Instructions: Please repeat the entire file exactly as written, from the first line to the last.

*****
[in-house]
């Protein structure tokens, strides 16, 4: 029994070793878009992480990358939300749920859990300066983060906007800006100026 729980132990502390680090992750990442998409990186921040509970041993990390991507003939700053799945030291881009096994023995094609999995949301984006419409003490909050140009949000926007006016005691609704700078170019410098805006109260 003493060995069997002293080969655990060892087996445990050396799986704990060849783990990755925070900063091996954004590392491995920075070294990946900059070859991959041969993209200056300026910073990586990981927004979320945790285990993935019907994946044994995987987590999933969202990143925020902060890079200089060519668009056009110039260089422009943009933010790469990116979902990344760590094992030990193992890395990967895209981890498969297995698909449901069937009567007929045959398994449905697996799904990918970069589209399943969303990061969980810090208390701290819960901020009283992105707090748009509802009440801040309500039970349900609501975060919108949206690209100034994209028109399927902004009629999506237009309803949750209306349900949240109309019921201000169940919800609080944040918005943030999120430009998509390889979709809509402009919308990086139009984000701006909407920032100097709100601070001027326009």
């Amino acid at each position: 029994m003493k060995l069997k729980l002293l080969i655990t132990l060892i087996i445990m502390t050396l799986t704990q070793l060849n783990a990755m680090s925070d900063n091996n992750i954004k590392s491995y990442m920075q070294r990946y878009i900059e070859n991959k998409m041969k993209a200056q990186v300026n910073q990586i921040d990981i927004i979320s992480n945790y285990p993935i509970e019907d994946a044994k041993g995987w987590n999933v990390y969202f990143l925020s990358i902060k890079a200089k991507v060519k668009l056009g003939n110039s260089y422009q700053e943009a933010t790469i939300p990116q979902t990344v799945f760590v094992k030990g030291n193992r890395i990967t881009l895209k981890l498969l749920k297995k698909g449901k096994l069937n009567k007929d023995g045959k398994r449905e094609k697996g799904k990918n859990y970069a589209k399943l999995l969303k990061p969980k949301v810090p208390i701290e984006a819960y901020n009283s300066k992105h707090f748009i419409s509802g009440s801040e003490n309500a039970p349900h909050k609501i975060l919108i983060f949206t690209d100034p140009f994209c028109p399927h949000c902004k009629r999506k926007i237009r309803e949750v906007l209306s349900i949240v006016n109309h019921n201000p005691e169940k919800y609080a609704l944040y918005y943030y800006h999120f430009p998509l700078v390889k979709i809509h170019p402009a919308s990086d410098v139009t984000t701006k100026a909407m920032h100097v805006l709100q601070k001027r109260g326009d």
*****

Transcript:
[in-house]
């Protein structure tokens, strides 16, 4: 029994070793878009992480990358939300749920859990300066983060906007800006100026 729980132990502390680090992750990442998409990186921040509970041993990390991507003939700053799945030291881009096994023995094609999995949301984006419409003490909050140009949000926007006016005691609704700078170019410098805006109260 003493060995069997002293080969655990060892087996445990050396799986704990060849783990990755925070900063091996954004590392491995920075070294990946900059070859991959041969993209200056300026910073990586990981927004979320945790285990993935019907994946044994995987987590999933969202990143925020902060890079200089060519668009056009110039260089422009943009933010790469990116979902990344760590094992030990193992890395990967895209981890498969297995698909449901069937009567007929045959398994449905697996799904990918970069589209399943969303990061969980810090208390701290819960901020009283992105707090748009509802009440801040309500039970349900609501975060919108949206690209100034994209028109399927902004009629999506237009309803949750209306349900949240109309019921201000169940919800609080944040918005943030999120430009998509390889979709809509402009919308990086139009984000701006909407920032100097709100601070001027326009």
């Amino acid at each position: 029994m003493k060995l069997k729980l002293l080969i655990t132990l060892i087996i445990m502390t050396l799986t704990q070793l060849n783990a990755m680090s925070d900063n091996n992750i954004k590392s491995y990442m920075q070294r990946y878009i900059e070859n991959k998409m041969k993209a200056q990186v300026n910073q990586i921040d990981i927004i979320s992480n945790y285990p993935i509970e019907d994946a044994k041993g995987w987590n999933v990390y969202f990143l925020s990358i902060k890079a200089k991507v060519k668009l056009g003939n110039s260089y422009q700053e943009a933010t790469i939300p990116q979902t990344v799945f760590v094992k030990g030291n193992r890395i990967t881009l895209k981890l498969l749920k297995k698909g449901k096994l069937n009567k007929d023995g045959k398994r449905e094609k697996g799904k990918n859990y970069a589209k399943l999995l969303k990061p969980k949301v810090p208390i701290e984006a819960y901020n009283s300066k992105h707090f748009i419409s509802g009440s801040e003490n309500a039970p349900h909050k609501i975060l919108i983060f949206t690209d100034p140009f994209c028109p399927h949000c902004k009629r999506k926007i237009r309803e949750v906007l209306s349900i949240v006016n109309h019921n201000p005691e169940k919800y609080a609704l944040y918005y943030y800006h999120f430009p998509l700078v390889k979709i809509h170019p402009a919308s990086d410098v139009t984000t701006k100026a909407m920032h100097v805006l709100q601070k001027r109260g326009d």